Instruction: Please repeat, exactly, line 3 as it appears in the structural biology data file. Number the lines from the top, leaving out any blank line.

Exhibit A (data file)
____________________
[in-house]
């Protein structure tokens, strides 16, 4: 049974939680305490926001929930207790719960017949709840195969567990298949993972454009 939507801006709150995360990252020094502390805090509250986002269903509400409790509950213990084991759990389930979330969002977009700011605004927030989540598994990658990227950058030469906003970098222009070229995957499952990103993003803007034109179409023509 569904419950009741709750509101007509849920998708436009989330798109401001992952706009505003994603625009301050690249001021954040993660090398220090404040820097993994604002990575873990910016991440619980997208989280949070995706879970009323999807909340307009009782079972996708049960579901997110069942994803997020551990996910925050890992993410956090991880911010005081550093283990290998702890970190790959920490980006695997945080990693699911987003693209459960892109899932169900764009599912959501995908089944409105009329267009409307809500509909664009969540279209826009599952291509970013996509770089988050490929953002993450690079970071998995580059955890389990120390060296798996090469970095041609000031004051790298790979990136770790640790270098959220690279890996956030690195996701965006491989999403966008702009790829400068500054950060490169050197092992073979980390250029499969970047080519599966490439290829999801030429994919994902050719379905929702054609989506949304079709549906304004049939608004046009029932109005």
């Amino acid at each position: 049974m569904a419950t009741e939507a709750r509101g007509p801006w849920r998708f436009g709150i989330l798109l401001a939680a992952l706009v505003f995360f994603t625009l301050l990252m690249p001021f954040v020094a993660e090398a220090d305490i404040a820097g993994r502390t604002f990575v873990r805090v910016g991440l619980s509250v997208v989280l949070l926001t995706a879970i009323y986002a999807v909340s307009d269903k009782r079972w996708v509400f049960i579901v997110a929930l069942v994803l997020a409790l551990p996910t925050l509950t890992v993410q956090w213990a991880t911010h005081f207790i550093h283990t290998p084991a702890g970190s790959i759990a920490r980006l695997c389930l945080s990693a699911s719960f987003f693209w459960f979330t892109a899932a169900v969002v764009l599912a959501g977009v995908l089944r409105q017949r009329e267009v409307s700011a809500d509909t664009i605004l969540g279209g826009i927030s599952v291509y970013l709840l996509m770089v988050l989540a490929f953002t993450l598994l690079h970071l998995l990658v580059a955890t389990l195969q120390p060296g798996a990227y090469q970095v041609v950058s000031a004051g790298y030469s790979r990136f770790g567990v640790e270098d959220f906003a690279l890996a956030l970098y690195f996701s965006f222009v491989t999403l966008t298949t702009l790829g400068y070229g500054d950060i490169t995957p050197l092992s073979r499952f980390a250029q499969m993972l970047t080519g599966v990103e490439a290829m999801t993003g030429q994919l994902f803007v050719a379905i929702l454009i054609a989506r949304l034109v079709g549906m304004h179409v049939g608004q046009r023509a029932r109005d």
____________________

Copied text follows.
């Amino acid at each position: 049974m569904a419950t009741e939507a709750r509101g007509p801006w849920r998708f436009g709150i989330l798109l401001a939680a992952l706009v505003f995360f994603t625009l301050l990252m690249p001021f954040v020094a993660e090398a220090d305490i404040a820097g993994r502390t604002f990575v873990r805090v910016g991440l619980s509250v997208v989280l949070l926001t995706a879970i009323y986002a999807v909340s307009d269903k009782r079972w996708v509400f049960i579901v997110a929930l069942v994803l997020a409790l551990p996910t925050l509950t890992v993410q956090w213990a991880t911010h005081f207790i550093h283990t290998p084991a702890g970190s790959i759990a920490r980006l695997c389930l945080s990693a699911s719960f987003f693209w459960f979330t892109a899932a169900v969002v764009l599912a959501g977009v995908l089944r409105q017949r009329e267009v409307s700011a809500d509909t664009i605004l969540g279209g826009i927030s599952v291509y970013l709840l996509m770089v988050l989540a490929f953002t993450l598994l690079h970071l998995l990658v580059a955890t389990l195969q120390p060296g798996a990227y090469q970095v041609v950058s000031a004051g790298y030469s790979r990136f770790g567990v640790e270098d959220f906003a690279l890996a956030l970098y690195f996701s965006f222009v491989t999403l966008t298949t702009l790829g400068y070229g500054d950060i490169t995957p050197l092992s073979r499952f980390a250029q499969m993972l970047t080519g599966v990103e490439a290829m999801t993003g030429q994919l994902f803007v050719a379905i929702l454009i054609a989506r949304l034109v079709g549906m304004h179409v049939g608004q046009r023509a029932r109005d």